Pelosi Refuses To Criticize Waters Despite Court Denouncing Her Remarks For Undermining The Chauvin Trial
The fallout over the comments of Rep. Maxine Waters (D., Cal.) continued as Democrats were asked to condemn her call for protesters to stay in the streets and get more confrontational. I recently wrote a column on how Waters had become the best possible witness for Donald Trump in her own lawsuit against him. Waters was denounced by Judge Peter Cahill for undermining not just any conviction in the trial of Derek Chauvin but the court itself in seeking to carry out its constitutional function. It would seem a simple matter for responsible people to condemn Waters’ inflammatory remarks but Speaker Nancy Pelosi (D., Cal.) defended her and refused to criticize the comments. Earlier this year, Pelosi condemned Trump for criminal incitement and pushed through his impeachment for using similar words on Jan. 6th. Waters was also defended on CNN where media figures supported her call for protesters to stay in the streets and get “more confrontational.”
Waters told protesters to stay and “fight” for justice and told protesters they “gotta stay on the street” and “get more confrontational.” She also said that they should not accept anything other than a conviction.
In both the impeachment and in her lawsuit, Waters insisted that Trump telling his supporters to go to the Capitol to make their voice heard and “fight” for their votes was actual criminal incitement. Conversely, Waters was speaking after multiple nights of rioting and looting and telling protesters to stay on the streets and get even more confrontational. There was violence after the remarks, including a shooting incident where two National Guard members were injured. Waters has now guaranteed that she will be cited by Trump in his own defense against her own lawsuit.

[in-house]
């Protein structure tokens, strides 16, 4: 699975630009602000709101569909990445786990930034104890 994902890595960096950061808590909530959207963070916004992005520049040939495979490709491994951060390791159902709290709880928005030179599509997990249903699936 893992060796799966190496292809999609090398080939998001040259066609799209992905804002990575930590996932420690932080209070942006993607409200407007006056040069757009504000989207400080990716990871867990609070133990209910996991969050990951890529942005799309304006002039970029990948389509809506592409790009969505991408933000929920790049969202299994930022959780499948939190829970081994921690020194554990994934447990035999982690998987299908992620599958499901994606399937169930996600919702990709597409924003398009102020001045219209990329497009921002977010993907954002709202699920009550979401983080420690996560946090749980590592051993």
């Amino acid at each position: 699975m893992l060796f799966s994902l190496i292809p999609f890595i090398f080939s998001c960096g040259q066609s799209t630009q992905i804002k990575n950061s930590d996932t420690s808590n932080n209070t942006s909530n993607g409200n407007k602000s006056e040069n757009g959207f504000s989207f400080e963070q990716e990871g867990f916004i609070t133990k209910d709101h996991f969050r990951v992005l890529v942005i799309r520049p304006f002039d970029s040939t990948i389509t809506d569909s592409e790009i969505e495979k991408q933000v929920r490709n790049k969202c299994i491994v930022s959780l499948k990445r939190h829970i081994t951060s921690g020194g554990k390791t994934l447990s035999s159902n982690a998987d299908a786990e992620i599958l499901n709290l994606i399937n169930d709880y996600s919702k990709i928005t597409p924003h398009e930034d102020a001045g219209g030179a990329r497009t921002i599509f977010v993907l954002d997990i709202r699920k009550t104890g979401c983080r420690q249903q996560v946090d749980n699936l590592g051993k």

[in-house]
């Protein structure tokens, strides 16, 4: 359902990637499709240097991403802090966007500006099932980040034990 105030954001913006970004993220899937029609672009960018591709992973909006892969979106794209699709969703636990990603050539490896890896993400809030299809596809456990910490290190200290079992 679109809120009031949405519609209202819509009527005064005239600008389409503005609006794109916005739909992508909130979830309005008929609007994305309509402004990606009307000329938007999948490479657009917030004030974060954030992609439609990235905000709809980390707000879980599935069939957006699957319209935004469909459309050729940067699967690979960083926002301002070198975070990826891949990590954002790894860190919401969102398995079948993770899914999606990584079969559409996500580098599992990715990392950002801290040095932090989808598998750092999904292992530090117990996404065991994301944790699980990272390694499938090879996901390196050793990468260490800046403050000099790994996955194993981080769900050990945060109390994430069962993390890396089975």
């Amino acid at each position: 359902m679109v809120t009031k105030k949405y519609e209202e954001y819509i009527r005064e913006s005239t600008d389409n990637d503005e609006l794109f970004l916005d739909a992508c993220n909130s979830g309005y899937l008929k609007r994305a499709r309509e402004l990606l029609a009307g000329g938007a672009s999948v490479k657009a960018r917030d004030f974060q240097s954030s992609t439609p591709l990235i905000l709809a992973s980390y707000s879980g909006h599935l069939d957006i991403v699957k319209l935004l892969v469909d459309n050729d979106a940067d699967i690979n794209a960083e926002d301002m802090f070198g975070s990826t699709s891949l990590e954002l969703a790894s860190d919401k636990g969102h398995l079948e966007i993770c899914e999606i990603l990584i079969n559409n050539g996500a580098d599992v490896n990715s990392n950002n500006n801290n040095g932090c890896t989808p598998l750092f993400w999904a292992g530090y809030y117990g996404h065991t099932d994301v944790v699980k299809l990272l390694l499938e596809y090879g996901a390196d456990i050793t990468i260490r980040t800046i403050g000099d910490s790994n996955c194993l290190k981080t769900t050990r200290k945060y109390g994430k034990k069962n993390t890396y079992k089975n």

Judge Cahill made a rare statement in court that lambasted Waters for her comments and how they undermined the fairness of the trial. He declared from the bench that
I’m aware of the media reports, I’m aware that Congresswoman Waters was talking specifically about this trial and about the unacceptability of anything less than a murder conviction and talk about being confrontational, but you can submit the press articles about that. This goes back to what I’ve been saying from the beginning. I wish elected officials would stop talking about this case, especially in a manner that is disrespectful to the rule of law and to the judicial branch and our function. I think if they want to give their opinions, they should do so in a respectful [way] and in a manner that is consistent with their oath to the Constitution to respect a coequal branch of government. Their failure to do so, I think, is abhorrent.
He added that Waters just gave the defense a possible basis to overturn any conviction in the case.
While Cahill called Waters comments “abhorrent,” Pelosi refused to criticize Waters for undermining the trial in the midst of ongoing rioting. When asked if she would ask Waters to apologize, Pelosi said “no” and added “Maxine talks about confrontation in the manner of the civil rights movement.”
Pelosi however did think someone should apologize. Rep. Lisa McClain (R-Mich.) on Monday said on the floor